Posted by Jenn Winterbine
26. Oct, 2011
Rowland S Howard, the iconic Birthday Party guitarist and experimental songwriter, was a local icon who attracted curious stares from onlookers whenever he waltzed down Chapel Street. The androgynous rock star was a local folk legend — the whispers of excited fans muttering ‘that’s Rowland S Howard’ formed a permanent soundtrack every place he went. Even today, people who have had an encounter with the deceased musician still boast about it during happy hour.
Autoluminescent: Rowland S Howard is a documentary by Lynn-Maree Milburn (producer of We’re Livin on Dog Food) and Dogs in Space director Richard Lowenstein, paints an intimate portrait of this rock star’s life. The elusive lifestyle of sex, drugs and rock ‘n’ roll is put under a microscope and meticulously analysed.
We’re introduced to a man with many layers throughout this well-crafted biography. Howard’s a hopeless romantic with a tough facade (cigarette hanging out of his mouth at all times as the walls shake from the manic shriek of his wailing guitar).
Combining recent interviews with archival footage, Milburn and Lowenstein chart a detailed timeline of Howard’s career, starting with his teenage band The Young Charlatans. Soon after forming this band, Howard joined local group Boys Next Door, who then became The Birthday Party.
Through a series of interviews with Nick Cave and co, we get a small taste of the magic of this time; an era defined by Cave’s convulsing body staggering across the stage as he spat out blood-curdling howls while oceans of sweat poured out of Howard’s skeletal frame. Young fans crowded into venues like The Crystal Ballroom and The Prince to witness this chaotic spectacle, a crescendo of glorious noise.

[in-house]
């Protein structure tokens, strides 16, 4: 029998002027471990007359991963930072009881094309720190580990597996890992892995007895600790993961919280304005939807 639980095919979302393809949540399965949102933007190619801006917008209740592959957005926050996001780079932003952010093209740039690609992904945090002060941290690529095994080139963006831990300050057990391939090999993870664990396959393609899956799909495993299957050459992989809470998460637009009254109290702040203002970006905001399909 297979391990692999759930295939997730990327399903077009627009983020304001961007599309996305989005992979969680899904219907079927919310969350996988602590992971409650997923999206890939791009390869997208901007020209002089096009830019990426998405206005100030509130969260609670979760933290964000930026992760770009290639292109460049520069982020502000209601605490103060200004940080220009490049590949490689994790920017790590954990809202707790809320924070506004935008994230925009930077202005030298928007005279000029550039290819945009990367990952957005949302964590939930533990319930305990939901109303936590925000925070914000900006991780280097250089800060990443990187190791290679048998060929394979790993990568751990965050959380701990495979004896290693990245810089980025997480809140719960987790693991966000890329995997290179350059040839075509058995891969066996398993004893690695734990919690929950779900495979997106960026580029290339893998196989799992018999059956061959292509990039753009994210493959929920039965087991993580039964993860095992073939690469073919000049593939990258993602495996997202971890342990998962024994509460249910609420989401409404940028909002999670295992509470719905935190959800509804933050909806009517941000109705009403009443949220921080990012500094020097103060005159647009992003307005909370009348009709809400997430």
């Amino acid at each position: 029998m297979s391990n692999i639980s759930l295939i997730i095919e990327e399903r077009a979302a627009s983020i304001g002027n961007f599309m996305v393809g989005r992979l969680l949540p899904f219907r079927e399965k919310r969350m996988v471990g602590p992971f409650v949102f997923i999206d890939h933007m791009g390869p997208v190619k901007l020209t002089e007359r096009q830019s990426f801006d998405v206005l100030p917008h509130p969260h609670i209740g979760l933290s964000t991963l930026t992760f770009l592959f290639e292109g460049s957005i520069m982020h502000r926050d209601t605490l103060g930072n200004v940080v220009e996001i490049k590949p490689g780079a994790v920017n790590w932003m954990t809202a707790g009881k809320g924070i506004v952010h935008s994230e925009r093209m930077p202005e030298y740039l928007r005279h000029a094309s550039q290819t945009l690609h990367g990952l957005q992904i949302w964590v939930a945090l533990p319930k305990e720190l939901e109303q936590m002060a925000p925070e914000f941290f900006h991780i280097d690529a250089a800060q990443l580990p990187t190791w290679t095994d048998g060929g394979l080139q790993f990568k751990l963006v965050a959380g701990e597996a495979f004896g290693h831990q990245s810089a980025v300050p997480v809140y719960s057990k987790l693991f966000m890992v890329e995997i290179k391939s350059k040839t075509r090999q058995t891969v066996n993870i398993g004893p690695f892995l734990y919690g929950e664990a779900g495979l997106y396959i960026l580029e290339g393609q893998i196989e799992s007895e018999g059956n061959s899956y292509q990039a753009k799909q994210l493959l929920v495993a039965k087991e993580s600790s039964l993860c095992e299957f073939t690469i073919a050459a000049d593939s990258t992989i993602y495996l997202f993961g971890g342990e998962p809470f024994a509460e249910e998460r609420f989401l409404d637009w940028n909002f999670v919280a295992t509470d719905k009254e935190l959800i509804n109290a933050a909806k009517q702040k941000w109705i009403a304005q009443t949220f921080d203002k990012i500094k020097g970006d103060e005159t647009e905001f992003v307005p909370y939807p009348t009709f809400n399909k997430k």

The story moves from the peeling wallpaper of The Ballroom to the underground punk dens of Berlin where Howard moved in the early 80s with the rest of the band and soon after collaborated with queen of noise Lydia Lunch. Lunch, who recorded several records with Howard, discusses the impact he had on her as a musician, as does Sonic Youth frontman Thurston Moore.
Rowland’s later projects, including Crime and the City Solution and These Immortal Souls, along with his solo album ‘Teenage Snuff Film’, are fondly remembered by bandmates Genevieve McGuckin and Mick Harvey while musicians including Henry Rollins and Magic Dirt’s Adalita and Raul pay homage to the influential role Howard played in their own song writing.
The documentary is as much about Howard’s personal life as it is about the music he created. Through interviews with those who knew him best, we learn about his family life, personal relationships and his rollercoaster struggle with drug use. Sadly, Howard lost a battle with liver cancer in 2009. His funeral at Sacred Heart Mission was attended by hundreds of mourners.
Autoluminescent: Rowland S Howard is a captivating, and at times hilarious, homage to one of Melbourne’s music legends, which is a must-see for all those who have had the pleasure of seeing him perform in a live setting and for all those who wish they had been there.
Autoluminescent: Rowland S Howard starts at Cinema Nova from Thursday October 27th.
For session times and tickets visit www.cinemanova.com.au
Photographer James Voller continues his exploration of the intersection between installation, photography and documentary media in his latest exhibition.
Mental illness and the power of friendship gives this production by The Melbourne Theatre Company real heart.
The third of the Astor’s Wes Anderson retrospectives will consist of a double header featuring The Darjeeling Limited and Fantastic Mr. Fox.